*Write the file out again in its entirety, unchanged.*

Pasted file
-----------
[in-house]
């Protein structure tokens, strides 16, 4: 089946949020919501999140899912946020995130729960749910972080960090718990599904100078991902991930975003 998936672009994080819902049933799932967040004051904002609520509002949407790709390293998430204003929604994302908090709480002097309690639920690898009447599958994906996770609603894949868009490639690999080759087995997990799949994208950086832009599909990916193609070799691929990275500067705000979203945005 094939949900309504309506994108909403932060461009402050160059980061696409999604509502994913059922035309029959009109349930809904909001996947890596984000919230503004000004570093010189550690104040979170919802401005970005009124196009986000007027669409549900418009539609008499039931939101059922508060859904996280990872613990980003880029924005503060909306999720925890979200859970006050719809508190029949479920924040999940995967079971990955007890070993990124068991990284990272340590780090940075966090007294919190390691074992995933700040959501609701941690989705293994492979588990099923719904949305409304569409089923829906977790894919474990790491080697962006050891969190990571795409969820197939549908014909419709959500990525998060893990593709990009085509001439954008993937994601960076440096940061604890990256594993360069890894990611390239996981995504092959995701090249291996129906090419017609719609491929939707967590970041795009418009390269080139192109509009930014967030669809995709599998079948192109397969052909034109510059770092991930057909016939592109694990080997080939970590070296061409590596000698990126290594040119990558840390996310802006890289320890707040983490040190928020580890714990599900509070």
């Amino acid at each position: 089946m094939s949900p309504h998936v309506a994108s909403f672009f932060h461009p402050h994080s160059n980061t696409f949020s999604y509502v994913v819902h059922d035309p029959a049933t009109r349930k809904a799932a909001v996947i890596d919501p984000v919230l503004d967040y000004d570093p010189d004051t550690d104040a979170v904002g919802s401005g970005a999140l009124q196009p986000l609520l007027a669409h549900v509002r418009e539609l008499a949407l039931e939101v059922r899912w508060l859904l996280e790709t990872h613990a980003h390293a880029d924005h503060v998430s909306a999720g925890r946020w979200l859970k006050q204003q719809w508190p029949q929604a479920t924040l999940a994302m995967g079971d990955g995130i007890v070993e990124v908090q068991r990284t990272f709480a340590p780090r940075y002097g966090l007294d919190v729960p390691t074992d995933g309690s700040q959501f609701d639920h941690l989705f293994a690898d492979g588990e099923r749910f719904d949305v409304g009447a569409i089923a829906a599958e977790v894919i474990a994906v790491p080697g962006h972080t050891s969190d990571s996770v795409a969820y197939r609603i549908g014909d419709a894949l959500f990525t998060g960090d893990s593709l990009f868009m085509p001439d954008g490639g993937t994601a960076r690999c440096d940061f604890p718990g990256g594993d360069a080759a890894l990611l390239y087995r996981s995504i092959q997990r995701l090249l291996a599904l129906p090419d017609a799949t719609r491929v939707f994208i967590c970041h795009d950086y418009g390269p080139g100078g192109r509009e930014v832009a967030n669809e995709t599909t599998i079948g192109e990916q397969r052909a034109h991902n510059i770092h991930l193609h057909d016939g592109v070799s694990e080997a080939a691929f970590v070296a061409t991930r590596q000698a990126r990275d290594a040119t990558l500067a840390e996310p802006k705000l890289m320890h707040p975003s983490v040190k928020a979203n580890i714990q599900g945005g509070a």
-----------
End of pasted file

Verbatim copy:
[in-house]
């Protein structure tokens, strides 16, 4: 089946949020919501999140899912946020995130729960749910972080960090718990599904100078991902991930975003 998936672009994080819902049933799932967040004051904002609520509002949407790709390293998430204003929604994302908090709480002097309690639920690898009447599958994906996770609603894949868009490639690999080759087995997990799949994208950086832009599909990916193609070799691929990275500067705000979203945005 094939949900309504309506994108909403932060461009402050160059980061696409999604509502994913059922035309029959009109349930809904909001996947890596984000919230503004000004570093010189550690104040979170919802401005970005009124196009986000007027669409549900418009539609008499039931939101059922508060859904996280990872613990980003880029924005503060909306999720925890979200859970006050719809508190029949479920924040999940995967079971990955007890070993990124068991990284990272340590780090940075966090007294919190390691074992995933700040959501609701941690989705293994492979588990099923719904949305409304569409089923829906977790894919474990790491080697962006050891969190990571795409969820197939549908014909419709959500990525998060893990593709990009085509001439954008993937994601960076440096940061604890990256594993360069890894990611390239996981995504092959995701090249291996129906090419017609719609491929939707967590970041795009418009390269080139192109509009930014967030669809995709599998079948192109397969052909034109510059770092991930057909016939592109694990080997080939970590070296061409590596000698990126290594040119990558840390996310802006890289320890707040983490040190928020580890714990599900509070």
């Amino acid at each position: 089946m094939s949900p309504h998936v309506a994108s909403f672009f932060h461009p402050h994080s160059n980061t696409f949020s999604y509502v994913v819902h059922d035309p029959a049933t009109r349930k809904a799932a909001v996947i890596d919501p984000v919230l503004d967040y000004d570093p010189d004051t550690d104040a979170v904002g919802s401005g970005a999140l009124q196009p986000l609520l007027a669409h549900v509002r418009e539609l008499a949407l039931e939101v059922r899912w508060l859904l996280e790709t990872h613990a980003h390293a880029d924005h503060v998430s909306a999720g925890r946020w979200l859970k006050q204003q719809w508190p029949q929604a479920t924040l999940a994302m995967g079971d990955g995130i007890v070993e990124v908090q068991r990284t990272f709480a340590p780090r940075y002097g966090l007294d919190v729960p390691t074992d995933g309690s700040q959501f609701d639920h941690l989705f293994a690898d492979g588990e099923r749910f719904d949305v409304g009447a569409i089923a829906a599958e977790v894919i474990a994906v790491p080697g962006h972080t050891s969190d990571s996770v795409a969820y197939r609603i549908g014909d419709a894949l959500f990525t998060g960090d893990s593709l990009f868009m085509p001439d954008g490639g993937t994601a960076r690999c440096d940061f604890p718990g990256g594993d360069a080759a890894l990611l390239y087995r996981s995504i092959q997990r995701l090249l291996a599904l129906p090419d017609a799949t719609r491929v939707f994208i967590c970041h795009d950086y418009g390269p080139g100078g192109r509009e930014v832009a967030n669809e995709t599909t599998i079948g192109e990916q397969r052909a034109h991902n510059i770092h991930l193609h057909d016939g592109v070799s694990e080997a080939a691929f970590v070296a061409t991930r590596q000698a990126r990275d290594a040119t990558l500067a840390e996310p802006k705000l890289m320890h707040p975003s983490v040190k928020a979203n580890i714990q599900g945005g509070a």